How do people with vastly different ways of thinking about the world collaborate productively? It’s a knotty problem, and the simplest answer is that very often they don’t. Rather, even in the innovation sphere, people stick to the disciplines they know and deploy the associated methodological tools they’re familiar with. But innovation emerges from novel mixtures of ideas, techniques and mindsets. Getting people talking – and most importantly, collaborating – has many advantages.
We’ve been looking into how and why people use mixed innovation methods in practice, talking to colleagues in Nesta, people from other organisations, and looking into the literature. We’ve learnt a great deal. We’re still digesting its nuance, but for us the most important headline is that mixed methods work. Our interviewees spoke with enthusiasm about how mixing methods enabled them to approach problems in new ways and identify novel and effective solutions.
Mixing methods can lead to really powerful outcomes addressing some of the world’s trickiest problems.
For example, the International Rescue Committee drew on qualitative interviews and ethnography, behavioural science, design and experimentation to identify ways to challenge men’s attitudes towards gender that lead to intimate partner violence. Mixing methods allowed the research team a more nuanced insight into the experiences of the communities they worked alongside, the capacity to design better interventions, and a better understanding of what worked and what didn’t.
We’ve used mixed methods in our work at Nesta too. For example, our work on artificial intelligence (AI) in education drew on data analytics, elements of design, and strategic foresight to examine how AI is used in education, what the public thinks of this, and how it might be used in the future. Mixing methods was key to the arguments made in the report, helping to think through the potential design of AI tools; modes of collaboration between AI education companies, schools and other parties; and to imagine potential opportunities and challenges that AI in education might generate.
In this blog, we want to share five of what we think are the most important things we’ve learnt about ways of working in mixed-methods teams.
In a recent Twitter thread on mixed methods, a sociology professor expressed her frustration that ‘publishing qualitative research means clarifying 10,000 times that you are aware that findings from your small sample may not apply to every human being in the universe’. In a sympathetic response, a data scientist critiqued his own discipline noting that this happens ‘while quantitative research keeps making overgeneralized inferences ignoring nuances in the data and population of interest’. ‘Very true,’ came a diplomatic reply, ‘that’s why a mixed-methods approach is often very useful’. We couldn’t agree more.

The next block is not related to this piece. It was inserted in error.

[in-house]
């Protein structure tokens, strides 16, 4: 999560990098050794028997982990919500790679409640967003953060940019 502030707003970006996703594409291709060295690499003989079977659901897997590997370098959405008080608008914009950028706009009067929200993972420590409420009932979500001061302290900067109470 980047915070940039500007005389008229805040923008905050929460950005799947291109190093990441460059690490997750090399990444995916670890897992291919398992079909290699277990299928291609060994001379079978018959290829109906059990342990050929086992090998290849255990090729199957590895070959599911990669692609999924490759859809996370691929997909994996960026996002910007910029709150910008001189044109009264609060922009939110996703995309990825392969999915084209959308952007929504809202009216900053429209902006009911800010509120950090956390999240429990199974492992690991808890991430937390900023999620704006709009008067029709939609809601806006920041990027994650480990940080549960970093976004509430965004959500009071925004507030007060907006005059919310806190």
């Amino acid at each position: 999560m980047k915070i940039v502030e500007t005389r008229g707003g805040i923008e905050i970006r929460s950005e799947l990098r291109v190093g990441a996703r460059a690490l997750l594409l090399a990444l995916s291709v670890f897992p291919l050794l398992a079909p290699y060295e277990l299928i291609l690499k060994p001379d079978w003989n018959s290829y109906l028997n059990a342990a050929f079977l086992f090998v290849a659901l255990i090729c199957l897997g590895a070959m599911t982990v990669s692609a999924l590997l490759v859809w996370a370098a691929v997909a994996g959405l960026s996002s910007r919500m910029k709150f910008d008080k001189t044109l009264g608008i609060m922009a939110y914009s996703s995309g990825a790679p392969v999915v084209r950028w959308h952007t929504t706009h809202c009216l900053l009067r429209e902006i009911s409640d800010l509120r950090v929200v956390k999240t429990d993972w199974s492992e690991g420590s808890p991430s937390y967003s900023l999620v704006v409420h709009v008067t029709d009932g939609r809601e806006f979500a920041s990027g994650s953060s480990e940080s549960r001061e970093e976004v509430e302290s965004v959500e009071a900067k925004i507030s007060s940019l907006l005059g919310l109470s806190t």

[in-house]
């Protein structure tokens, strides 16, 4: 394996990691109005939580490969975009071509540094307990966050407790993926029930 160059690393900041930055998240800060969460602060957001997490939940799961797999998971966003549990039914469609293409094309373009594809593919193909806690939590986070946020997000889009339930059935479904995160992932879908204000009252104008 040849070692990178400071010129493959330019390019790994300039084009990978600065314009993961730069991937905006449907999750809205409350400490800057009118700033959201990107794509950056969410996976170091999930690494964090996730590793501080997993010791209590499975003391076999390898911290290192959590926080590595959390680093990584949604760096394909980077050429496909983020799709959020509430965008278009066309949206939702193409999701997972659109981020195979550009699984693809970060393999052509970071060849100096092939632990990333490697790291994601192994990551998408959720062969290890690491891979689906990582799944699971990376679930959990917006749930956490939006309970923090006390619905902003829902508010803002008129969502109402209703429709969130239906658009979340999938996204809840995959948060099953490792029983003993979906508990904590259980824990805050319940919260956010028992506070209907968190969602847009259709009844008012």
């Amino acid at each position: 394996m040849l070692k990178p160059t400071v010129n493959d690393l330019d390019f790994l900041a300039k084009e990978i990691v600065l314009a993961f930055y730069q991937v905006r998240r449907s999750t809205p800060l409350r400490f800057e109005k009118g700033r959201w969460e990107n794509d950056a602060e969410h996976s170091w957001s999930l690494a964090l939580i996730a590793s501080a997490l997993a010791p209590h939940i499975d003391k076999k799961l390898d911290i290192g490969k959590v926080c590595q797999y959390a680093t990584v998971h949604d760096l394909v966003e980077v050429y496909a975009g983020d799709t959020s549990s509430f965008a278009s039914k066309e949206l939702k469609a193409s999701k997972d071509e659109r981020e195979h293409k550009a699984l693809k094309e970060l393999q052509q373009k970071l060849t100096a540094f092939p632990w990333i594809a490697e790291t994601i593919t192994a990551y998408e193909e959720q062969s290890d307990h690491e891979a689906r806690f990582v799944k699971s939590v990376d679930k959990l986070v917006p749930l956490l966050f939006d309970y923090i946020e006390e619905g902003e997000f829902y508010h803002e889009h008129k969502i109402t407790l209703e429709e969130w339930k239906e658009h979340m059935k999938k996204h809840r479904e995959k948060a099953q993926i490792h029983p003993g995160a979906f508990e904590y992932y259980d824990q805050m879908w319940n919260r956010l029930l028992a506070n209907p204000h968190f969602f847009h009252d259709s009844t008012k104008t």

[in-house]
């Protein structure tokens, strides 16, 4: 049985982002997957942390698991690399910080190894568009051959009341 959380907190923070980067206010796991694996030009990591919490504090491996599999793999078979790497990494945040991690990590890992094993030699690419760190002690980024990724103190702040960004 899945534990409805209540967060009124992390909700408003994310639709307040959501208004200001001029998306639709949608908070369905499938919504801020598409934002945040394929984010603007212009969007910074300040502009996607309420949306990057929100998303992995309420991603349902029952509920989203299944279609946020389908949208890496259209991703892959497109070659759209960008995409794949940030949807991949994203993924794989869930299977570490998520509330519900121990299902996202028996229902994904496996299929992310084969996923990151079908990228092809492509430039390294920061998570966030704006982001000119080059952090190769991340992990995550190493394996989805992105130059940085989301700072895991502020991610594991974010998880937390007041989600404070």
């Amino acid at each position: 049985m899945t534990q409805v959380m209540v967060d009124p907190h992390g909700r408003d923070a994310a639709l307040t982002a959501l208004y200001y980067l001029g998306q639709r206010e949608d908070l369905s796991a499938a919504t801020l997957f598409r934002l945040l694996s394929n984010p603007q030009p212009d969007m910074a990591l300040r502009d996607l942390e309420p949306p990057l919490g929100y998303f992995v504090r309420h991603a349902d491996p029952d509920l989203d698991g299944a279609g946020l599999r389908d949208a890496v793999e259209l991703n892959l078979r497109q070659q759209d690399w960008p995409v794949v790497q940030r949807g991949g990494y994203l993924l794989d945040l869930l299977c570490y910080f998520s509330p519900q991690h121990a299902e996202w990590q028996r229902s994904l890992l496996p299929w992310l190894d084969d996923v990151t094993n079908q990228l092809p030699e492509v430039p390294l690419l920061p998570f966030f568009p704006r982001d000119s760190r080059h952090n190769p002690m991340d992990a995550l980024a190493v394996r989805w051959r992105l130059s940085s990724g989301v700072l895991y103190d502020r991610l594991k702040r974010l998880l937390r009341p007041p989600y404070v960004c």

The frustrations expressed by both sides are at their heart questions about what counts as rigour. Done well, all methods are rigorous in that they capture the particular aspects of a phenomenon they are designed to capture. In this way, sample size is no more an intrinsic measure of rigour than is interview duration or fullness of observation notebook during an ethnographic visit. This echoes the assertions of Justin Parkhurst in his book, The Politics of Evidence (PDF) (see p.123), where he argues that methods should be judged by their own internal quality standards and their suitability for the task at hand.
Judging methods differently can be challenging. In one of our evidence-gathering interviews, the respondent highlighted how there can be a disconnect when executives and those carrying out the work come from different methodological backgrounds, each with their own standards of what a successful project should deliver.
All methods are underpinned by their own systems of thought and measures of value. Because there’s no such thing as a neutral method, there’s no point in going looking for methods without bias. Just as different methods have different measures of rigour, different methods address their inevitable and inherent biases in different ways. Working in a mixed-methods team entails engaging with the different imperfections that each method has, and having the confidence to recognise that often failable methods will nevertheless produce findings which are good enough to work from.